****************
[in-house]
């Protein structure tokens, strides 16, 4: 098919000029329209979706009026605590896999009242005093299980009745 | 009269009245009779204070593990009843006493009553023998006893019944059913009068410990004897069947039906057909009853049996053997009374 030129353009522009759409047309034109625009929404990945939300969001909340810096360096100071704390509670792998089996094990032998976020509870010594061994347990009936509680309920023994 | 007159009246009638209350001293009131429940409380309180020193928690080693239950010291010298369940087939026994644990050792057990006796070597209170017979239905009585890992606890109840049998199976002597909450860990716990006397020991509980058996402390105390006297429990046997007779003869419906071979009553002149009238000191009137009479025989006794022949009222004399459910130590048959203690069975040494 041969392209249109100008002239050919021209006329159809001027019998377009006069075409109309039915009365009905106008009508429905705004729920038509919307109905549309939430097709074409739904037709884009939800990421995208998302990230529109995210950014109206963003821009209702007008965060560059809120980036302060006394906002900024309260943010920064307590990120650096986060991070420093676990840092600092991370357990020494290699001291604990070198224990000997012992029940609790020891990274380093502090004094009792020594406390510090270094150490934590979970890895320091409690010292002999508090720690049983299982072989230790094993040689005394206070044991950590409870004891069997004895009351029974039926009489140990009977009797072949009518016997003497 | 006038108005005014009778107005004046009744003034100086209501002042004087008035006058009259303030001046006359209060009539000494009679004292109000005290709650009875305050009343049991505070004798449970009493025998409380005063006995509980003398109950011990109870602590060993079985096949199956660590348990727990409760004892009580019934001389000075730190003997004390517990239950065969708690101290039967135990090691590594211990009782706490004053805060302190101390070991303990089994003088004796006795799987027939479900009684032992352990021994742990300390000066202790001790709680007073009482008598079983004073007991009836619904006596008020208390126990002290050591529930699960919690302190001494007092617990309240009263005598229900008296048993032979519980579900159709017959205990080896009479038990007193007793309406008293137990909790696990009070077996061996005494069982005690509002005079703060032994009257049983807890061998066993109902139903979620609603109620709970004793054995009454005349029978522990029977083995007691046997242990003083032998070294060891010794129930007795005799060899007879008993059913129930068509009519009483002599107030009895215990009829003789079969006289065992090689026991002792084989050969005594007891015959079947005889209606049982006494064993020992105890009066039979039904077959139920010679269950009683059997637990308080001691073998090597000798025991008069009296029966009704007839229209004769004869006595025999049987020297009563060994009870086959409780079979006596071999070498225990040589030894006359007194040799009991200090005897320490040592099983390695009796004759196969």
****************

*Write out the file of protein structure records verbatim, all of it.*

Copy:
[in-house]
């Protein structure tokens, strides 16, 4: 098919000029329209979706009026605590896999009242005093299980009745 | 009269009245009779204070593990009843006493009553023998006893019944059913009068410990004897069947039906057909009853049996053997009374 030129353009522009759409047309034109625009929404990945939300969001909340810096360096100071704390509670792998089996094990032998976020509870010594061994347990009936509680309920023994 | 007159009246009638209350001293009131429940409380309180020193928690080693239950010291010298369940087939026994644990050792057990006796070597209170017979239905009585890992606890109840049998199976002597909450860990716990006397020991509980058996402390105390006297429990046997007779003869419906071979009553002149009238000191009137009479025989006794022949009222004399459910130590048959203690069975040494 041969392209249109100008002239050919021209006329159809001027019998377009006069075409109309039915009365009905106008009508429905705004729920038509919307109905549309939430097709074409739904037709884009939800990421995208998302990230529109995210950014109206963003821009209702007008965060560059809120980036302060006394906002900024309260943010920064307590990120650096986060991070420093676990840092600092991370357990020494290699001291604990070198224990000997012992029940609790020891990274380093502090004094009792020594406390510090270094150490934590979970890895320091409690010292002999508090720690049983299982072989230790094993040689005394206070044991950590409870004891069997004895009351029974039926009489140990009977009797072949009518016997003497 | 006038108005005014009778107005004046009744003034100086209501002042004087008035006058009259303030001046006359209060009539000494009679004292109000005290709650009875305050009343049991505070004798449970009493025998409380005063006995509980003398109950011990109870602590060993079985096949199956660590348990727990409760004892009580019934001389000075730190003997004390517990239950065969708690101290039967135990090691590594211990009782706490004053805060302190101390070991303990089994003088004796006795799987027939479900009684032992352990021994742990300390000066202790001790709680007073009482008598079983004073007991009836619904006596008020208390126990002290050591529930699960919690302190001494007092617990309240009263005598229900008296048993032979519980579900159709017959205990080896009479038990007193007793309406008293137990909790696990009070077996061996005494069982005690509002005079703060032994009257049983807890061998066993109902139903979620609603109620709970004793054995009454005349029978522990029977083995007691046997242990003083032998070294060891010794129930007795005799060899007879008993059913129930068509009519009483002599107030009895215990009829003789079969006289065992090689026991002792084989050969005594007891015959079947005889209606049982006494064993020992105890009066039979039904077959139920010679269950009683059997637990308080001691073998090597000798025991008069009296029966009704007839229209004769004869006595025999049987020297009563060994009870086959409780079979006596071999070498225990040589030894006359007194040799009991200090005897320490040592099983390695009796004759196969």